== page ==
Dr. Elizabeth Belding, Professor in the Computer Science Department at the University of California-Santa Barbara (UCSB), has been named the recipient of the 2015 Harrold and Notkin Research and Graduate Mentoring Award.
The award, sponsored by the NCWIT Board of Directors, recognizes faculty members from non-profit institutions who distinguish themselves with outstanding research and excellent graduate mentoring, as well as those who recruit, encourage, and promote women and minorities in computing fields. It is bestowed in memory of Mary Jean Harrold and David Notkin, in honor of their outstanding research, graduate mentoring, and diversity contributions.
Throughout her career, Belding has had a dramatic impact on mobile networking, focusing on general mobile and wireless network solutions such as multimedia support and network performance analysis and, more recently, wireless technology for developing regions worldwide. Toward this end, she has initiated multiple research projects to characterize the performance and utilization of existing wireless networks and to develop new wireless technology optimized for deployment in these regions.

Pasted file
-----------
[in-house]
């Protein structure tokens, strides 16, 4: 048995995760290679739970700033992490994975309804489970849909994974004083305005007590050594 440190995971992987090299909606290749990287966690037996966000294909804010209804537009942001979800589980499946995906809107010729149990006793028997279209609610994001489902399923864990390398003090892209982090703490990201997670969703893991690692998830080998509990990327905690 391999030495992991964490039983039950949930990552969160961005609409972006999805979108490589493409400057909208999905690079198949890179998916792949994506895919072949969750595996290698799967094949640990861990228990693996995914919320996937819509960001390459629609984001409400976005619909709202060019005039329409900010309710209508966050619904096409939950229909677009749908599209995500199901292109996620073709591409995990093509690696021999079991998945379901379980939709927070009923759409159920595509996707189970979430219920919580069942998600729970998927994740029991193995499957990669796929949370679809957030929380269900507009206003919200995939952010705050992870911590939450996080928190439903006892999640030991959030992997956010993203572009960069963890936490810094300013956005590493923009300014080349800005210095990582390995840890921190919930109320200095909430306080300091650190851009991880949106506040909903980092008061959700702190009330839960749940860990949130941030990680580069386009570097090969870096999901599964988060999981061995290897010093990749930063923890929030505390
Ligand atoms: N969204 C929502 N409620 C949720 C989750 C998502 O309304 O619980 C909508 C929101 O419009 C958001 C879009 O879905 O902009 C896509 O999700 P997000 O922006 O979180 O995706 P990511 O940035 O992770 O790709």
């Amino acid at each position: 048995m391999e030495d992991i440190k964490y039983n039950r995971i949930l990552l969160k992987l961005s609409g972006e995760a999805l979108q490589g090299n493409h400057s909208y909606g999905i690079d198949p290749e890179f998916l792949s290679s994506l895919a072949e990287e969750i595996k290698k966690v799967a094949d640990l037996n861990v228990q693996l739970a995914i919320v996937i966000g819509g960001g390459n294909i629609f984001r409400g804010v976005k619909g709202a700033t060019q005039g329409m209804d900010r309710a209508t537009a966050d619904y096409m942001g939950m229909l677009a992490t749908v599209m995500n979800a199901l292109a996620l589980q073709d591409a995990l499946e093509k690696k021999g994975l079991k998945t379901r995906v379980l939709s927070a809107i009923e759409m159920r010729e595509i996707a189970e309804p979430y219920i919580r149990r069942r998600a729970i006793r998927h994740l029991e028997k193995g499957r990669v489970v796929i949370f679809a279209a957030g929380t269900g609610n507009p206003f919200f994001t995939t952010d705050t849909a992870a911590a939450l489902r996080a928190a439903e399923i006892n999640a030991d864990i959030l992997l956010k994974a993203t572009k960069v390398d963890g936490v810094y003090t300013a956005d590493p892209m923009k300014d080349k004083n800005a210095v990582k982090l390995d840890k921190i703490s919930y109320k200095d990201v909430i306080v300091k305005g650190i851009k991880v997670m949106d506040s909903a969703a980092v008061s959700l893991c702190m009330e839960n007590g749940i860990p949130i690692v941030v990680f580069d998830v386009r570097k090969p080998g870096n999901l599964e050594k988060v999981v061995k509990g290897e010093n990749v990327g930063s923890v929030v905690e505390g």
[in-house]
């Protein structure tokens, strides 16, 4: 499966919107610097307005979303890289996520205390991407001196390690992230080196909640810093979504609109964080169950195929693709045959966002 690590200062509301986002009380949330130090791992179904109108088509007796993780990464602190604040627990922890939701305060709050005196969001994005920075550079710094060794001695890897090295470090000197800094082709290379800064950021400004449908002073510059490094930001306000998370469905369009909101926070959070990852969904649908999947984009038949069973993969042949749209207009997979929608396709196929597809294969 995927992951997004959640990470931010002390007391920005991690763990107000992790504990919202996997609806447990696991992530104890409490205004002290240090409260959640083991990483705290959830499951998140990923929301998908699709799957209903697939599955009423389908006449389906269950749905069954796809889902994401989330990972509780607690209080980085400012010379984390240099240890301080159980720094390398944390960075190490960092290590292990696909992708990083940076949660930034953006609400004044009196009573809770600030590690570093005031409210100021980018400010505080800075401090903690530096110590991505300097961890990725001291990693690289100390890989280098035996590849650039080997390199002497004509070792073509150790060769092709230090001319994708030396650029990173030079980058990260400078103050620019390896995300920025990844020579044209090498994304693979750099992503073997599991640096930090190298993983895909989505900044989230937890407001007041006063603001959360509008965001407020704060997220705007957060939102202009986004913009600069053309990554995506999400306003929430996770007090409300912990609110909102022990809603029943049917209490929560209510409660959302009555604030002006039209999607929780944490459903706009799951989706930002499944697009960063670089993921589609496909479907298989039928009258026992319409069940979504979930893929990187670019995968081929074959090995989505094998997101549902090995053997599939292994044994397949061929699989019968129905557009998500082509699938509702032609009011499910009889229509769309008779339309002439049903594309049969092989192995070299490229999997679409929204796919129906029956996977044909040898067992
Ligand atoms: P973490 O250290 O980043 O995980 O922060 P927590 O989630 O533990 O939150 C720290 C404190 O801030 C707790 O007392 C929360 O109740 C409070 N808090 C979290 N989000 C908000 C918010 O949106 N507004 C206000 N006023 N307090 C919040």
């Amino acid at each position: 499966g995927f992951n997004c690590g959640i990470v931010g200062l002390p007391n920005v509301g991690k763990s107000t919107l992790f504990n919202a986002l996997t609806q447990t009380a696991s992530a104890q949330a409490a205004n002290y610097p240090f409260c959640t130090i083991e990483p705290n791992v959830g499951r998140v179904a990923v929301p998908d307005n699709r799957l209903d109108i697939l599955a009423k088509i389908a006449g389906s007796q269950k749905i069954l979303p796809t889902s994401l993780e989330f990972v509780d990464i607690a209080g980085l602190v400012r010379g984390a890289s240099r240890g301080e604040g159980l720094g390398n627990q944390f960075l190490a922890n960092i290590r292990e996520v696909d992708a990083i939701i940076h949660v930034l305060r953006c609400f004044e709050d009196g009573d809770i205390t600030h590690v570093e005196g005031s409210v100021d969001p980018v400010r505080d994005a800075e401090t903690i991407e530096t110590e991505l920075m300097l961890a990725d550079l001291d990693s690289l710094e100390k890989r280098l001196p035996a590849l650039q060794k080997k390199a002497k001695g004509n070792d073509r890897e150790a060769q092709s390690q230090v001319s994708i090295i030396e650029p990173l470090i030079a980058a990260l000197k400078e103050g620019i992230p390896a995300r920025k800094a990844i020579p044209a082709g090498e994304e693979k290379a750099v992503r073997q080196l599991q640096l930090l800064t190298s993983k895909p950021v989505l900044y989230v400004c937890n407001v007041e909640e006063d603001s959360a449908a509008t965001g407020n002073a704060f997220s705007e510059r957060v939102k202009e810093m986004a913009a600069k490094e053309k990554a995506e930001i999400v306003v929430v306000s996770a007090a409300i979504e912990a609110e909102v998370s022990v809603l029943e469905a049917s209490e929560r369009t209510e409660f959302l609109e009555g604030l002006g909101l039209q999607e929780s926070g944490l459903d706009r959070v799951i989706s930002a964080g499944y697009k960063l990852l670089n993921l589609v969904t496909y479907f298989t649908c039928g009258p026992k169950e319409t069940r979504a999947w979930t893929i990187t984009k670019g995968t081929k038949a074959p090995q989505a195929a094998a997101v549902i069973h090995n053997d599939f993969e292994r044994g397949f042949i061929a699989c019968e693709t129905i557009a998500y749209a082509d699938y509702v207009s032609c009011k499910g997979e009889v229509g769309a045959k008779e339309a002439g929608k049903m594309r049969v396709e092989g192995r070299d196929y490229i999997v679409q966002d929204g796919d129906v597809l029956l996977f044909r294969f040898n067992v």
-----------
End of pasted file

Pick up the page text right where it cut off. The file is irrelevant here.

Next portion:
Belding has advised 18 UCSB master’s students and served on committees for 10 others. She’s also advised 10 PhD students, co-advised five others, and has been on the committees of 20 others. She serves as the graduate admissions committee vice chair and is one of two Computer Science program advisors.
Belding is also the faculty advisor of the Women in Computer Science Graduate student group, which she founded in 2008. In this role she oversees student activities, officer elections, and serves as advisor. Each year, she ensures that newly admitted female master’s and PhD students are contacted by a current female graduate student so that any gender-specific questions can be answered.
In 2012, Belding received the UCSB University-wide Outstanding Graduate Mentor Award.
Belding earned BS degrees in Computer Science and Applied Mathematics from Florida State University, and MS and PhD degrees in Electrical & Computer Engineering from the University of California-Santa Barbara.